In the morning there was a light complimentary breakfast with cereal, coffee and assorted breads. For those who want to prepare a heavier meal, there’s a fully equipped kitchen with dishes, pots and more.
My second evening at the hostel was extremely quiet as most of the quests had checked out. During my stay, three ladies were kind enough to befriend me and invite me to sit at their table. I learned from them that there are cabins for rent in addition to the beds in the female dorm. They also taught me the truth of hostel’s motto: “There are no strangers only friends you haven’t met.”
I knew from the start that my journey to Sankaty Lighthouse would be a long one. I stayed in a hostel on the southern coast of Nantucket Island at Surfside Beach and Sankaty Lighthouse was located on the eastern coast. I rode a bus into town then caught a bus to Sconset.
Upon getting off the bus, I looked for directional signs to the lighthouse and found none. After walking the wrong way, I asked for directions. A couple of acquaintances the day before recommended the scenic route for the two mile trek to the lighthouse but gave no detailed instructions. Thankfully, I met a family who gave me printed instructions and tips for navigating the route. The path to lighthouse was scenic but tricky indeed. It led through a rocky road between some cottages then to a short paved walkway and to a grassy winding unmarked trail.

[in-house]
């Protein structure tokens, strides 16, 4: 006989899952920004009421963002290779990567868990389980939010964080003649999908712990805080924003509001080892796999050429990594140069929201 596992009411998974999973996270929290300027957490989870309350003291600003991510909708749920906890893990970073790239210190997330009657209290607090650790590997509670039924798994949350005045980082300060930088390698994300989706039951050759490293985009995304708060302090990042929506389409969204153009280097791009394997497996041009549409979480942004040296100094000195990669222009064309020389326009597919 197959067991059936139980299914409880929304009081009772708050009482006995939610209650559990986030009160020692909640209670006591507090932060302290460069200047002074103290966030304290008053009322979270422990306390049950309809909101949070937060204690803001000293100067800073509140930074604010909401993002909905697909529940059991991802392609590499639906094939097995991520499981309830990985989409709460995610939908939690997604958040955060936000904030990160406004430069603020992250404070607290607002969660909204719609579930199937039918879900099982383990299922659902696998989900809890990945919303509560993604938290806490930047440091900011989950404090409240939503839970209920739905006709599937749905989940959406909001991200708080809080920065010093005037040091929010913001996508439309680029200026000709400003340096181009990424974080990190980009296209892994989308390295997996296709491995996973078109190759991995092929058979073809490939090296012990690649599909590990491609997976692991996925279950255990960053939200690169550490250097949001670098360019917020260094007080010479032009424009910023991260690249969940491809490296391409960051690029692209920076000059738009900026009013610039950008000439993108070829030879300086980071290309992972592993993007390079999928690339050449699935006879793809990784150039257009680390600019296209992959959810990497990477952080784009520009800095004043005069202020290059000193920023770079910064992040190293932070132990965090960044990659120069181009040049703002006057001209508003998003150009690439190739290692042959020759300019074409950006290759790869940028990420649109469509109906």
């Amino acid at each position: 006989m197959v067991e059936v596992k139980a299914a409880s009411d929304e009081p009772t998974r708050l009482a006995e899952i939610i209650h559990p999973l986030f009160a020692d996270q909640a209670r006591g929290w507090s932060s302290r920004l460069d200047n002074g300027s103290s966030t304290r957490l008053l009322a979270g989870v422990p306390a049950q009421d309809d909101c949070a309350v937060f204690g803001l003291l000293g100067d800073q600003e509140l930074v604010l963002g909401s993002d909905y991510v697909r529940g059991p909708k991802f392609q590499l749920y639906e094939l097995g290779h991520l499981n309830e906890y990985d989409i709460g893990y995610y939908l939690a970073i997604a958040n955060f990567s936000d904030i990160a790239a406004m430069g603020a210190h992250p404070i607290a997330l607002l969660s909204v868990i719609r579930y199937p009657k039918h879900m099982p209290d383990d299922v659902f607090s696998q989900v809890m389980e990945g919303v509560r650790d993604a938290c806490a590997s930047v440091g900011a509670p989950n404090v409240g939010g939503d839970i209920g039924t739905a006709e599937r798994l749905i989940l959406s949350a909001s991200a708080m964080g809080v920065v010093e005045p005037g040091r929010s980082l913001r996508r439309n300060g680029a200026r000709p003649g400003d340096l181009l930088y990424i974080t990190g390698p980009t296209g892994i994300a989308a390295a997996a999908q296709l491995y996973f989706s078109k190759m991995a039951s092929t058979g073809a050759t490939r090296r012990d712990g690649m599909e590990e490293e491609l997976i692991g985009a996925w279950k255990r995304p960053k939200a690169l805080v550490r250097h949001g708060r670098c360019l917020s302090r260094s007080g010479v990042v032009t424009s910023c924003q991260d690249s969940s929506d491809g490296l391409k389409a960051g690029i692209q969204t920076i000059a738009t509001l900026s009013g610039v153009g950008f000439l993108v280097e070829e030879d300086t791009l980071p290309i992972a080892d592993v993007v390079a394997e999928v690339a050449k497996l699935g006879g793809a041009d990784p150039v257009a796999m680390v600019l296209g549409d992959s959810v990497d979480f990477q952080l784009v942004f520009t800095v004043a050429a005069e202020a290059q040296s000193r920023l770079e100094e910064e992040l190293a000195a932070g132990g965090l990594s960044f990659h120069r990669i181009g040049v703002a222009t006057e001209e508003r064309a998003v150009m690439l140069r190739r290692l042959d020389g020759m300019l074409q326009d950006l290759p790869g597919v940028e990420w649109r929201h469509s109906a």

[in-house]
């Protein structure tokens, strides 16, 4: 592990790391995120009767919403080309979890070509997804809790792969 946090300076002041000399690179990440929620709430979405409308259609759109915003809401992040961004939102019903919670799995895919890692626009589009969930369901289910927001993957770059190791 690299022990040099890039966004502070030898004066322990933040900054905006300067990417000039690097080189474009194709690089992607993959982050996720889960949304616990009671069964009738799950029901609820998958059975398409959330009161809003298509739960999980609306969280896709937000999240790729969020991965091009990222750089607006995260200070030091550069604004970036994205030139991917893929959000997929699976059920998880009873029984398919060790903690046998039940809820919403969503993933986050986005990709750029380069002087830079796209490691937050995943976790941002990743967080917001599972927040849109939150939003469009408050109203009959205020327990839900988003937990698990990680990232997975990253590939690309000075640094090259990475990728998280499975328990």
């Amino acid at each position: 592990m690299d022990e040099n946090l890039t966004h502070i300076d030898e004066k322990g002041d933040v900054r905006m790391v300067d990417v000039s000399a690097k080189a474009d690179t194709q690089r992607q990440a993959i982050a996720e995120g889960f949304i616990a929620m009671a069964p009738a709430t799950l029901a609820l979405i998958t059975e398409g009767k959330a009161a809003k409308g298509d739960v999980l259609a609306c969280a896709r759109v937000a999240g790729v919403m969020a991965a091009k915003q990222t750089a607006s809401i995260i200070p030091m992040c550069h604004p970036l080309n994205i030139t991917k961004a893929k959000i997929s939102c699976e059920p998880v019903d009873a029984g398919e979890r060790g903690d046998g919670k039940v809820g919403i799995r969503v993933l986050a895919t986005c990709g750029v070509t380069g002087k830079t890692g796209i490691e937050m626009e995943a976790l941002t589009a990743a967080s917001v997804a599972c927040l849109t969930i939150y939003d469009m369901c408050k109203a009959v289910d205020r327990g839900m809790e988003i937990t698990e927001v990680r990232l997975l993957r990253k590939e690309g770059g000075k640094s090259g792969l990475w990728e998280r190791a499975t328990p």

As I crossed a couple of lawns during the walk, I became unnerved. I felt like I was trespassing but I had been reassured that the land on the path was public. After walking for a while, I became concerned that I was lost. One couple told me I was indeed lost and directed me toward the pavement. Another couple said they were walking to the lighthouse and invited me follow them along the grassy path I was on. This preposition seemed more reasonable. When the winding path eventually ended, we began the final 15 minute trek on a paved road to Sankaty Lighthouse.
As I approached the lighthouse, I was delighted to see two lights flashing at the 70 foot red and white lighthouse ahead. Built in 1850, Sankaty lighthouse overlooks the Sankaty Head Golf Club and the Atlantic Ocean. There was marker indicating the previous location of the lighthouse which was moved in 2007. Signage told the story of the lighthouse. As I set down and sketched, I reflected on the long winding path and pondered how to include it in my final art.
After being warned about the presence of deer ticks in the grassy areas, I decided forego the scenic route and take the paved road back to Sconset.